Divorce Is Not An Option, as a Rule

Next, he confirms that married believers are not to divorce.

10 And unto the married I command, yet not I, but the Lord, Let not the wife depart from her husband: 11 But and if she depart, let her remain unmarried or be reconciled to her husband: and let not the husband put away his wife.

God Hates Divorce!

Any of the Jewish believers would undoubtedly have remembered Malachi 2:13-16. God says, “13And this have ye done again, covering the altar of the Lord with tears, with weeping, and with crying out, insomuch that he regardeth not the offering any more, or receiveth it with good will at your hand.

14 Yet ye say, Wherefore? Because the Lord hath been witness between thee and the wife of thy youth, against whom thou hast dealt treacherously: yet is she thy companion, and the wife of thy covenant.

15 And did not he make one? Yet had he the residue of the spirit. And wherefore one? That he might seek a godly seed. Therefore take heed to your spirit, and let none deal treacherously against the wife of his youth.

16 For the Lord, the God of Israel, saith that he hateth putting away: for one covereth violence with his garment, saith the Lord of hosts: therefore take heed to your spirit, that ye deal not treacherously.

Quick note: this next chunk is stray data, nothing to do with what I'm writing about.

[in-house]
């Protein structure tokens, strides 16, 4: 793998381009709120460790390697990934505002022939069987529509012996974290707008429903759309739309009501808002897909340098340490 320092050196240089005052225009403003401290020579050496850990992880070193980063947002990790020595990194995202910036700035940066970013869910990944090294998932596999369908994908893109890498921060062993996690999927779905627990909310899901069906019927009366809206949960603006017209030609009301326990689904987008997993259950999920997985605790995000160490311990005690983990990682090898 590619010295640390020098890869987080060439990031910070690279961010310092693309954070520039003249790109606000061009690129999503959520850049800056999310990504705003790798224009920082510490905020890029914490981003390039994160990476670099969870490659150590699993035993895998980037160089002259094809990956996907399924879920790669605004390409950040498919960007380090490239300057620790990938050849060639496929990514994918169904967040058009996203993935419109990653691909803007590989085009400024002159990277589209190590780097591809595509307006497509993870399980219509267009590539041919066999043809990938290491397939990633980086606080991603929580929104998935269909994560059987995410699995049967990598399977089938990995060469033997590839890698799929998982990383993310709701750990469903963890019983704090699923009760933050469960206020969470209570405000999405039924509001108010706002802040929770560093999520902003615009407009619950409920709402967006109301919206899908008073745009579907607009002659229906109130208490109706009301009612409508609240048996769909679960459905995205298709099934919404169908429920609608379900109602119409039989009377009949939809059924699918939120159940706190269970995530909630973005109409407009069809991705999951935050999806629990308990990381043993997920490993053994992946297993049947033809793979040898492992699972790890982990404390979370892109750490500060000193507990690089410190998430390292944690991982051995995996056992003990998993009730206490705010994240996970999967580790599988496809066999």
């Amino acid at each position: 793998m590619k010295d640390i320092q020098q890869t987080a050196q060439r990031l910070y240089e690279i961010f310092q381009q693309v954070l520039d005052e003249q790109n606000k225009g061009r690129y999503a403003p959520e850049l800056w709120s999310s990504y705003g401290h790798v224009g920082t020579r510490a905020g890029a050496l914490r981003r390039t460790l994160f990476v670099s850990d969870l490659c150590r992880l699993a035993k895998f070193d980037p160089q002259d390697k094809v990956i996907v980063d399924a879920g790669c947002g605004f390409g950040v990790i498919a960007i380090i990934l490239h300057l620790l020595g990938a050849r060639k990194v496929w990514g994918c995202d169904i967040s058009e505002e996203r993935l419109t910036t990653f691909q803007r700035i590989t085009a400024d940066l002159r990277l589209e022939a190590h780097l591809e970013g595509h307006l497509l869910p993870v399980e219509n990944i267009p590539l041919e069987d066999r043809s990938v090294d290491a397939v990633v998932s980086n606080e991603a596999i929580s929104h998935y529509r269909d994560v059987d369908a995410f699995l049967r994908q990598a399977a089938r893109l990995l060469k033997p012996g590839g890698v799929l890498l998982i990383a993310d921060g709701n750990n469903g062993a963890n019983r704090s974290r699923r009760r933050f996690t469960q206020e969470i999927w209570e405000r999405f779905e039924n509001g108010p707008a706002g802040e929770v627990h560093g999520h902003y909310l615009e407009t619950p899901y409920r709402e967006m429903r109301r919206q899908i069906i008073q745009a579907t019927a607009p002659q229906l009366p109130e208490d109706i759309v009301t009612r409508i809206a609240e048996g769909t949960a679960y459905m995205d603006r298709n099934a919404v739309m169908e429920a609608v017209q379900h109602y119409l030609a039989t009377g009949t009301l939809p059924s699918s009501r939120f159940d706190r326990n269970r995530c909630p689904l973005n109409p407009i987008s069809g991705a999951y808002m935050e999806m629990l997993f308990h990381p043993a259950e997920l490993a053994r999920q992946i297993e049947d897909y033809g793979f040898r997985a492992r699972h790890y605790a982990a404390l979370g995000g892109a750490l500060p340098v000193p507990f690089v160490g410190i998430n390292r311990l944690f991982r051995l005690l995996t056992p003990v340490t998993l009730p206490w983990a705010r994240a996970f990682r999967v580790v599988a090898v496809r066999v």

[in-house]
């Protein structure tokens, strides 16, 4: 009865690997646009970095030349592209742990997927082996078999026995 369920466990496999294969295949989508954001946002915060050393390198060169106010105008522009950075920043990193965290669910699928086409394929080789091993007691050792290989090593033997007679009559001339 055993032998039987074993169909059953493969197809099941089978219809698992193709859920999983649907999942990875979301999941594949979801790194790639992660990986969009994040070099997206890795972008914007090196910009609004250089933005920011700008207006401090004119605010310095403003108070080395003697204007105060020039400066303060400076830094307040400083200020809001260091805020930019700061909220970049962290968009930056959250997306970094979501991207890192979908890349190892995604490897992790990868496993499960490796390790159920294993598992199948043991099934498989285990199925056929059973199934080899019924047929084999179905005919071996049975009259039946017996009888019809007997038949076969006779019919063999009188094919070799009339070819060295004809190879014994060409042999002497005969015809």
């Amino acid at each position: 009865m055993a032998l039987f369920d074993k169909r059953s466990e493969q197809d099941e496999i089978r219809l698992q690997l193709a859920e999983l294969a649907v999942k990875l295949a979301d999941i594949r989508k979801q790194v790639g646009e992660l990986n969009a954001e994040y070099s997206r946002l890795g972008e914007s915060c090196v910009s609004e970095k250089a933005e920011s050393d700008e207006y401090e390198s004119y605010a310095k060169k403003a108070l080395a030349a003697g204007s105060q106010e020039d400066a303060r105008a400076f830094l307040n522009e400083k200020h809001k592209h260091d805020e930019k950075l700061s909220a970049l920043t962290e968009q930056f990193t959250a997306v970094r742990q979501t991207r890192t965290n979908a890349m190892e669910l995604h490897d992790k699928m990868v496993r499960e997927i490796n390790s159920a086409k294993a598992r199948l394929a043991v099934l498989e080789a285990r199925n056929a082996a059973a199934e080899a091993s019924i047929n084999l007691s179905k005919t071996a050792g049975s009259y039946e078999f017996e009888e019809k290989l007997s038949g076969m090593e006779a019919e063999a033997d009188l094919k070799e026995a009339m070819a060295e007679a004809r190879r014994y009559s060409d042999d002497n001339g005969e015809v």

The Jews Understood the Warning

They knew what that prophecy meant: it said that God was rejecting them (and their sacrifices,) because they were rejecting their wives, whom they had married young, but who now, perhaps, seemed less attractive. They knew that! But Jesus had to rebuke the Jews of His day, anyway, saying that they were not to break a union established by God.

In Luke 16:18 He says, 18 Whosoever putteth away his wife, and marrieth another, committeth adultery: and whosoever marrieth her that is put away from her husband committeth adultery.

Jesus made it clear that divorce is not acceptable for believers. It destroys something that He Himself established as an enduring “picture” of Himself and His Bride, the Church.

Paul reiterated this teaching: he also reminded them in verse 10 that it did not originate with himself, but that the Lord had taught extensively on the matter, during His Earthly ministry.

A New Concept

12 But to the rest speak I, not the Lord:

Jesus did not address this in His earthly ministry.Paul is the first to teach this specific concept. But it is still God’s Word. Paul does not suggest that this portion of the epistle is “non-inspired.” Rather, he only recognizes that the Lord did not speak about this issue during His lifetime.

If any brother hath a wife that believeth not, and she be pleased to dwell with him, let him not put her away. 13 And the woman which hath an husband that believeth not, and if he be pleased to dwell with her, let her not leave him.